Tuesday, August 28, 2012

Song & Dance

Some brief things about my life before getting into the topic I really want to comment on: I started my graduate studies this week. It's going to waste me, it's so much work already. I have a job in addition to my studies, which are work-heavy this semester. I have a short story due every other day for one class, and in another I will complete a novel by the final. Not to mention that my classmates are stupendous writers, so I'll learn a lot but my grade will likely suffer when my professors compare me to them. Oh, well. I'm here to learn my craft as well as I can. As long as I pass.

On to lighter things. I wanted to talk about musicals today. I know I'm the story fanatic, and I generally deal with the verbal elements of storytelling like dialogue and plot, but I feel like something needs to be said in defense of using music to tell parts of a story. I hear way to many people call musicals "gay" or "lame" because the characters break into song and dance to express their emotions. I don't think that's fair; it's kind of like bashing a fantasy novel because dragons don't really riddle with hobbits.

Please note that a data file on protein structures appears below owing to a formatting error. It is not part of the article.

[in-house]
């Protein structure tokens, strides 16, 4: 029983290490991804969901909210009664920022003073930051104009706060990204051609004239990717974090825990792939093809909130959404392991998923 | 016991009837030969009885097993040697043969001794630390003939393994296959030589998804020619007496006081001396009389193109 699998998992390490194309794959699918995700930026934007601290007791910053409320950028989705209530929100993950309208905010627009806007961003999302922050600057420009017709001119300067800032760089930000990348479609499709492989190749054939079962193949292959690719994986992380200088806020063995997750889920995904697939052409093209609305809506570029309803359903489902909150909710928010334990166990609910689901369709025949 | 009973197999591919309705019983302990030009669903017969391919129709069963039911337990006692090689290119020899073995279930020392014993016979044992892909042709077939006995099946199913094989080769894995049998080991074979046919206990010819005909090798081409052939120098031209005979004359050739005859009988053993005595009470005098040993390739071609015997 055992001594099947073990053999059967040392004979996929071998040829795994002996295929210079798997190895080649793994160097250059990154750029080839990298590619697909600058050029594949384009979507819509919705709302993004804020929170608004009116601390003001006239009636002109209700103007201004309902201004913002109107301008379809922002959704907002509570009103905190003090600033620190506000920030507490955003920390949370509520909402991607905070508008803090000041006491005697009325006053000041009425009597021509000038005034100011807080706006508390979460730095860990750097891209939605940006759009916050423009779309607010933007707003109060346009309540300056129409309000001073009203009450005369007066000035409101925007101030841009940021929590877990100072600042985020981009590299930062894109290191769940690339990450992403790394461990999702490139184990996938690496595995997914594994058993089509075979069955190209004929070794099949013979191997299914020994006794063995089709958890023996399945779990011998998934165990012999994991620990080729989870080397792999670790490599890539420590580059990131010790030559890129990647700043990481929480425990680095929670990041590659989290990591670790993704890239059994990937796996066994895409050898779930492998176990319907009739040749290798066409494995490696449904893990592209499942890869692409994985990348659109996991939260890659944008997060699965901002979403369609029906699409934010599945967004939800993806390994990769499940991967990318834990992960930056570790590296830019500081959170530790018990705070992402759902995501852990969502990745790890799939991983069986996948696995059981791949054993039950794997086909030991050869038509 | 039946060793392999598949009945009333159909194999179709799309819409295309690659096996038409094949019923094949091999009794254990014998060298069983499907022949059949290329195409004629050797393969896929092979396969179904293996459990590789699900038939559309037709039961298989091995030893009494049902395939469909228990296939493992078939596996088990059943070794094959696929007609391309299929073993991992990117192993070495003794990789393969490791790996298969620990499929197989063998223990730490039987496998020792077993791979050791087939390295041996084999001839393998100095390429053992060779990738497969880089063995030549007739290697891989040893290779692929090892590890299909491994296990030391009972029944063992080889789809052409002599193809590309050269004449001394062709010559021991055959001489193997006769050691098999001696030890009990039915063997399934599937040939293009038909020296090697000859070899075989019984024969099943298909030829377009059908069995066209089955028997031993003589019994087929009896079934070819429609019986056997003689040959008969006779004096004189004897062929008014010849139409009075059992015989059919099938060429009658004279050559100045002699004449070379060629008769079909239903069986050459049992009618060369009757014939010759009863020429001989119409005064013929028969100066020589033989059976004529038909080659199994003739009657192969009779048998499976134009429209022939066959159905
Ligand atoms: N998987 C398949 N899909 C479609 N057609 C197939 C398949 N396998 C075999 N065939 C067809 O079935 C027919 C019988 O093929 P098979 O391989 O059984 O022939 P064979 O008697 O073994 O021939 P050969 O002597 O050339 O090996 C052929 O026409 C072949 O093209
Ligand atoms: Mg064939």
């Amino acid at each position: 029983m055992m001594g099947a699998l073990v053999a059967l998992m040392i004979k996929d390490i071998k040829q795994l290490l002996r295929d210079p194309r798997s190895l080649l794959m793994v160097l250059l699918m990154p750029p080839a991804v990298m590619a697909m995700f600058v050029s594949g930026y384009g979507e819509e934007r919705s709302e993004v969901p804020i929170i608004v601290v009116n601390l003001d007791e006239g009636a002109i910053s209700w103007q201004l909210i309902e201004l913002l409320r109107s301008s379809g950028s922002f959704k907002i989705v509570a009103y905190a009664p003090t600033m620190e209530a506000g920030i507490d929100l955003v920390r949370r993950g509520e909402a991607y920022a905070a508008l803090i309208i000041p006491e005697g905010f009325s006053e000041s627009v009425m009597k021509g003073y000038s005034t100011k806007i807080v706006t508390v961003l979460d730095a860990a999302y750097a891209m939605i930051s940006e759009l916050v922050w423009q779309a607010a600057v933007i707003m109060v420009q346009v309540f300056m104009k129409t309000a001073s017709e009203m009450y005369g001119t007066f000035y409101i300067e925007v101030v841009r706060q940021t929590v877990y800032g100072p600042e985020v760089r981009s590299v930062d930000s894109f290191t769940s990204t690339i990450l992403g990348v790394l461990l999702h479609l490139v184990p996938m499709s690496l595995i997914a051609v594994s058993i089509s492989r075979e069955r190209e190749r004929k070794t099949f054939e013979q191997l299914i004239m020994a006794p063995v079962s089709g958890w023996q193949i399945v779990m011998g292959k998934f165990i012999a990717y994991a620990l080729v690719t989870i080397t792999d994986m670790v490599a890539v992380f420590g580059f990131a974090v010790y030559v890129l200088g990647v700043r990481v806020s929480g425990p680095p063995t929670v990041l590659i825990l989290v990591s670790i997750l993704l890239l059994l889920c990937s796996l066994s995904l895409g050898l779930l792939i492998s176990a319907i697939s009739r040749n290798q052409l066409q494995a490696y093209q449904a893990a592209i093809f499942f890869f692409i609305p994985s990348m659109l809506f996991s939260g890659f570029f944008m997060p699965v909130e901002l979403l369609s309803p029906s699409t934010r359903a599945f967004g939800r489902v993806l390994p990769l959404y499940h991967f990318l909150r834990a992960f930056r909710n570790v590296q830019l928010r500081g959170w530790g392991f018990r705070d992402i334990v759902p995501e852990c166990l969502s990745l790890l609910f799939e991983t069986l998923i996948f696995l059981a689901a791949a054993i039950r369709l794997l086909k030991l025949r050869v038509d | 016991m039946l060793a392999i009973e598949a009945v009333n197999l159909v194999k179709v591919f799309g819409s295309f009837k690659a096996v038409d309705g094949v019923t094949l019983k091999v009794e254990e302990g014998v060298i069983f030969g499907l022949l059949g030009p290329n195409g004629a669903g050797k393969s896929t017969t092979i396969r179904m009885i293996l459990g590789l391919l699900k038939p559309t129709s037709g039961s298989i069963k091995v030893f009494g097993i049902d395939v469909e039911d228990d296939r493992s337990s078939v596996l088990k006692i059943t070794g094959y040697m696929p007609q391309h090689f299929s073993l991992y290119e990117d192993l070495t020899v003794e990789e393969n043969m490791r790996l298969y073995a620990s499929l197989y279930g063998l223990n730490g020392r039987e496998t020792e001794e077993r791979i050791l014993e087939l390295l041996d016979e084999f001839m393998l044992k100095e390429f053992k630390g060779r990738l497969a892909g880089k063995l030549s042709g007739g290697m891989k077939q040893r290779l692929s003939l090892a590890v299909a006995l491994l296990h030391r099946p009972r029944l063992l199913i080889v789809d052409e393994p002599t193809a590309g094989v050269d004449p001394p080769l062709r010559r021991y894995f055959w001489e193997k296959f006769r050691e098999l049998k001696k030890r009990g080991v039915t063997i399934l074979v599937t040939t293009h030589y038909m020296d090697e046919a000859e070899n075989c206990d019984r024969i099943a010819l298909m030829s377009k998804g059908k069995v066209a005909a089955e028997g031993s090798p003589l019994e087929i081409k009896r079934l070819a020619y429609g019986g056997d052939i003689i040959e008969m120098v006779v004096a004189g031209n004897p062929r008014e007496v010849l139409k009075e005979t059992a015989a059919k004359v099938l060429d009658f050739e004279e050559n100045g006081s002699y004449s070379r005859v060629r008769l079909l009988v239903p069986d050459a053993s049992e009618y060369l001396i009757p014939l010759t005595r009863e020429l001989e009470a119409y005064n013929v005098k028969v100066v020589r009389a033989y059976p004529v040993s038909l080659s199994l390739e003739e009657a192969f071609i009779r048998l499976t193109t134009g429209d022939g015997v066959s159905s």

No one really, truly, actually in real life starts singing and dancing in an elaborate musical number with a bunch of people who know the same song and choreography - here's a good example of that from Disney. I get that. I want to talk about why the writers would have chosen to include music and dance in their storytelling. First off, I'm sure a lot do it because it's entertaining. It's amusing to see people dancing on stage, and song is beautiful to human ears. It's not me saying this, it's generations of proof. We like rhythm, and we like spectacle.

However, music and dance can be powerful non-verbal means of showing emotion. I think of songs in musicals as soliloquies, often set apart from the movement of the plot and meant to allow the audience to see deeper into a character. The character has a problem. Does he view it with humor or concern? Well, is the song upbeat and bouncy, or is it heavy and in a minor key? The words can be exactly the same, but the two different tones can color our impression of who the character is. Imagine, for a moment, that in a scary part of a thriller movie the music wasn't the intense, suspense-building kind normally used but the optimistic, swelling strains of a romantic comedy. How would that change your impression of that scene?

Dance is the physical movement of emotions, in a musical. The same rules apply - are they leaping with happiness or trudging along?

I feel like allowing music to carry some of the weight of characterization frees musicals to not place as much emphasis on the words. I love words, don't get me wrong, but when 90% of human communication is non-verbal, maybe we get things more when we see and hear the story in other places than just the words.

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